After lunch I set course for Snellingen where I planned to either set camp for the night, or head northwards for an hour or two. Hiking along the trail was great with nice views of flowers in bloom, the sun glinting in lakes recently thawed up and birds singing along.

The trail was full of dry cones and other bushbuddy fodder so I sort of regretted not bringing a wood stove this time.
After maybe a hour I reached the remnants of an old farm ("Økrisætra" i believe), the buildings still in good shape, probably being maintained by local people. I stopped to drink some water and take a look around, taking pictures as I went.

I believe they had their cattle in these buildings. There are small openings at the rear for shovelling out you know what :).
Rare photo of the author. Yup, it's the Absaroka. Regrettably it didn't fit me well so it's for sale.
Refreshed I moved along, recognizing places I had already been while hiking with Glenn.

While scooting along i noticed this battered tree which reminded me of a dragon.
This part of the Rondane trail in Nordmarka is nice but it is not very well maintained. Several places I saw trees that had fallen and bridges and other aids in need of repair.

After hiking a couple of hours I arrived at Snellingen as a nice sunset was developing. I collected water in the well close to the DNT hut (deserted too) and found a nice spot maybe 100 metres away overlooking the valley.

Before dinner I treated myself to dry socks, mintuu and a heroic attempt at a nap in the tent which was quickly getting warmed by sun. This was easily the one of the best moments of the hike. Knackered after hiking for several hours but very content.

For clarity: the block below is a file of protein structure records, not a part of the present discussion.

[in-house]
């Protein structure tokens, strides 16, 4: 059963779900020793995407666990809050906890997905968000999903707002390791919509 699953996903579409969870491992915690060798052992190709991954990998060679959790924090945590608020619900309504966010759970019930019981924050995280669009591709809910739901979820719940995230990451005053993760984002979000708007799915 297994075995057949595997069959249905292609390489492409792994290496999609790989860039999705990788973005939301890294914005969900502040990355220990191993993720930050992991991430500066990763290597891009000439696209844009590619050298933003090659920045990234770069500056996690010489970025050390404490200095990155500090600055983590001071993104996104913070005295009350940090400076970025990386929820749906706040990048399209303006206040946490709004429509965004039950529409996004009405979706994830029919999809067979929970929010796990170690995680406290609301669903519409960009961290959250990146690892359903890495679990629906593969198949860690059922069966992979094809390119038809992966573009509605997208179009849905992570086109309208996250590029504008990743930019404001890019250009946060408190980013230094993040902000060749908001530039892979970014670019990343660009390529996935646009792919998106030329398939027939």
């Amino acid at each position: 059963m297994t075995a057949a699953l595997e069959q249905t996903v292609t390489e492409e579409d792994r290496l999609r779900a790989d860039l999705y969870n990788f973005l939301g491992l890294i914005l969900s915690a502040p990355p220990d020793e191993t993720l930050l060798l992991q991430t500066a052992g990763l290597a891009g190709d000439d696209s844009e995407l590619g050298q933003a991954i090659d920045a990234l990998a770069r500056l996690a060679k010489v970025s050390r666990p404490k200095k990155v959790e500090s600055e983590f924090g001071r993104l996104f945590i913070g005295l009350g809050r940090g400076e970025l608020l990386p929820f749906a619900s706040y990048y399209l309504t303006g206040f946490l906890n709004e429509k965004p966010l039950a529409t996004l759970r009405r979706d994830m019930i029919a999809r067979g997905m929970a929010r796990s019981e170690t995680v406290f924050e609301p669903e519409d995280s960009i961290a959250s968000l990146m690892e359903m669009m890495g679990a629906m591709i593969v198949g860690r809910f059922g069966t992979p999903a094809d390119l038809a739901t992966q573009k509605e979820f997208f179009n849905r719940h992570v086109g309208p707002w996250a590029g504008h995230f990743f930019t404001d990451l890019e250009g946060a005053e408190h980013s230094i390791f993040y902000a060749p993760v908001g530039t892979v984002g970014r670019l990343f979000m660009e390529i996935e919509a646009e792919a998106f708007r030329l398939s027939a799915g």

Didn't sleep as soundly as the previous night and woke up actually at one time feeling a bit cold even though I was cocooned in my 20F down sleeping bag. Guess I was a bit hungry in the wee morning hours - no fuel, no warmth.

We've had one of the nicest months of April ever in recorded history here in Norway, weather wise that is :), so I was not surprised to see nice weather yet again when I exited the tent. After packing up I decided to head for home via the train station at Harestua, a couple of hours away. I chose the wrong trail at first, or so I belive as it apparently took me too much in a south easterly directon when I checked my compass, so I backtracked and picked another one that meant the trip to Harestua would take a bit longer, but hey - at least I knew where I was going.

It was now that I made the cardinal mistake of reviewing the train times (damn you, cell phone coverage in the woods). I found out that if I kept a good pace I should be able to take the train leaving at about 1 pm and not have to wait for 2 hours at a deserted train station. Mmmm, two extra hours of spare time at home; just couldn't resist it, so I hurried a long as fast I could, checking my progress as I went. After a while I realized that I had been in the exact same situation a couple of years earlier, getting stressed out when trying to reach a train in time, when I visited Snellingen with a friend of mine. At that time we managed to hop on the train with just seconds to spare, but this time it was a matter of 4 minutes, just enough to remove some layers and compose myself before entering the civilized world again.

It's always a strange feeling to get a on a train hurtling along at high speed after being on the trail. We hit a rain shower after some minutes that quickly covered the windows with rain drops, and I was glad to be inside and heading home.

It had been a nice getaway.